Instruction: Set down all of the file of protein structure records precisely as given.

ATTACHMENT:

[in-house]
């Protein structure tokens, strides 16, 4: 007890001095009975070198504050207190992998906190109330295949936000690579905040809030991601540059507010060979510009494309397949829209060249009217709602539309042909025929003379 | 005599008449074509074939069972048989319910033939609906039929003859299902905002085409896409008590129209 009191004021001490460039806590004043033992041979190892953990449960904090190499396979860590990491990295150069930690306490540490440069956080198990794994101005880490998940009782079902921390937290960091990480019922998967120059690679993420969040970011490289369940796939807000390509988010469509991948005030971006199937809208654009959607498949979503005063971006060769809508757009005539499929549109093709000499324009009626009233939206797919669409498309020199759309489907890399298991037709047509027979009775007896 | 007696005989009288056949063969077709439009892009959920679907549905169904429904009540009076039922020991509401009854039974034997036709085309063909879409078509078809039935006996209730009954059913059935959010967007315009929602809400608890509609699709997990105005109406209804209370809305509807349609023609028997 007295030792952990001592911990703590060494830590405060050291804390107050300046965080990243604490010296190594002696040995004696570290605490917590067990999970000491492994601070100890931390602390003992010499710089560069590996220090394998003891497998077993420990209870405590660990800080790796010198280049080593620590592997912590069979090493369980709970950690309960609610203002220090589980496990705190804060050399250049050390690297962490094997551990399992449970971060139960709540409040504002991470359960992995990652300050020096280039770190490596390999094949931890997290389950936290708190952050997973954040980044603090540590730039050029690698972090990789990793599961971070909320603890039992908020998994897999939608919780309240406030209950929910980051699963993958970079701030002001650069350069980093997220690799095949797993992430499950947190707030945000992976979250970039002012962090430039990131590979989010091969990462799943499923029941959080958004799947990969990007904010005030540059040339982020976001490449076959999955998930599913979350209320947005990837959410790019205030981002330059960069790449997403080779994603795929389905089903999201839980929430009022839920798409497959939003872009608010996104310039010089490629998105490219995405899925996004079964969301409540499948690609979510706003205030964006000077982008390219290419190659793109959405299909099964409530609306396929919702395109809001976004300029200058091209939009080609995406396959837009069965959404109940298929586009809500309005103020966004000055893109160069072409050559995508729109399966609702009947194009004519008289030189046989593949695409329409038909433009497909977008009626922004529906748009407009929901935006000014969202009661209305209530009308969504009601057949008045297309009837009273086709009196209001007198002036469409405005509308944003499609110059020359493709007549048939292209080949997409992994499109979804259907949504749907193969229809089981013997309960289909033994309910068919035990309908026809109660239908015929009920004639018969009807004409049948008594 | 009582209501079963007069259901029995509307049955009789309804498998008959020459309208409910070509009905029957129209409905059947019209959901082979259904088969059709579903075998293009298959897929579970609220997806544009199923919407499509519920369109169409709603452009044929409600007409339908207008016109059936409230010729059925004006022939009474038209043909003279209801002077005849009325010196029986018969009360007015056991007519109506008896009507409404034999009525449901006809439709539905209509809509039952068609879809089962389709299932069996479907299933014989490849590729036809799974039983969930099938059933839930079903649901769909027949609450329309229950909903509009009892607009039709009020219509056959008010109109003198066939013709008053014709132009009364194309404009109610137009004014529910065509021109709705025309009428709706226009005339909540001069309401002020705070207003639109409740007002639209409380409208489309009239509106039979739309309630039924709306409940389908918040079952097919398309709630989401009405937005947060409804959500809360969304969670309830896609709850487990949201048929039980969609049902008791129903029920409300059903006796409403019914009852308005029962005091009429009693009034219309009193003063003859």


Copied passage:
[in-house]
């Protein structure tokens, strides 16, 4: 007890001095009975070198504050207190992998906190109330295949936000690579905040809030991601540059507010060979510009494309397949829209060249009217709602539309042909025929003379 | 005599008449074509074939069972048989319910033939609906039929003859299902905002085409896409008590129209 009191004021001490460039806590004043033992041979190892953990449960904090190499396979860590990491990295150069930690306490540490440069956080198990794994101005880490998940009782079902921390937290960091990480019922998967120059690679993420969040970011490289369940796939807000390509988010469509991948005030971006199937809208654009959607498949979503005063971006060769809508757009005539499929549109093709000499324009009626009233939206797919669409498309020199759309489907890399298991037709047509027979009775007896 | 007696005989009288056949063969077709439009892009959920679907549905169904429904009540009076039922020991509401009854039974034997036709085309063909879409078509078809039935006996209730009954059913059935959010967007315009929602809400608890509609699709997990105005109406209804209370809305509807349609023609028997 007295030792952990001592911990703590060494830590405060050291804390107050300046965080990243604490010296190594002696040995004696570290605490917590067990999970000491492994601070100890931390602390003992010499710089560069590996220090394998003891497998077993420990209870405590660990800080790796010198280049080593620590592997912590069979090493369980709970950690309960609610203002220090589980496990705190804060050399250049050390690297962490094997551990399992449970971060139960709540409040504002991470359960992995990652300050020096280039770190490596390999094949931890997290389950936290708190952050997973954040980044603090540590730039050029690698972090990789990793599961971070909320603890039992908020998994897999939608919780309240406030209950929910980051699963993958970079701030002001650069350069980093997220690799095949797993992430499950947190707030945000992976979250970039002012962090430039990131590979989010091969990462799943499923029941959080958004799947990969990007904010005030540059040339982020976001490449076959999955998930599913979350209320947005990837959410790019205030981002330059960069790449997403080779994603795929389905089903999201839980929430009022839920798409497959939003872009608010996104310039010089490629998105490219995405899925996004079964969301409540499948690609979510706003205030964006000077982008390219290419190659793109959405299909099964409530609306396929919702395109809001976004300029200058091209939009080609995406396959837009069965959404109940298929586009809500309005103020966004000055893109160069072409050559995508729109399966609702009947194009004519008289030189046989593949695409329409038909433009497909977008009626922004529906748009407009929901935006000014969202009661209305209530009308969504009601057949008045297309009837009273086709009196209001007198002036469409405005509308944003499609110059020359493709007549048939292209080949997409992994499109979804259907949504749907193969229809089981013997309960289909033994309910068919035990309908026809109660239908015929009920004639018969009807004409049948008594 | 009582209501079963007069259901029995509307049955009789309804498998008959020459309208409910070509009905029957129209409905059947019209959901082979259904088969059709579903075998293009298959897929579970609220997806544009199923919407499509519920369109169409709603452009044929409600007409339908207008016109059936409230010729059925004006022939009474038209043909003279209801002077005849009325010196029986018969009360007015056991007519109506008896009507409404034999009525449901006809439709539905209509809509039952068609879809089962389709299932069996479907299933014989490849590729036809799974039983969930099938059933839930079903649901769909027949609450329309229950909903509009009892607009039709009020219509056959008010109109003198066939013709008053014709132009009364194309404009109610137009004014529910065509021109709705025309009428709706226009005339909540001069309401002020705070207003639109409740007002639209409380409208489309009239509106039979739309309630039924709306409940389908918040079952097919398309709630989401009405937005947060409804959500809360969304969670309830896609709850487990949201048929039980969609049902008791129903029920409300059903006796409403019914009852308005029962005091009429009693009034219309009193003063003859």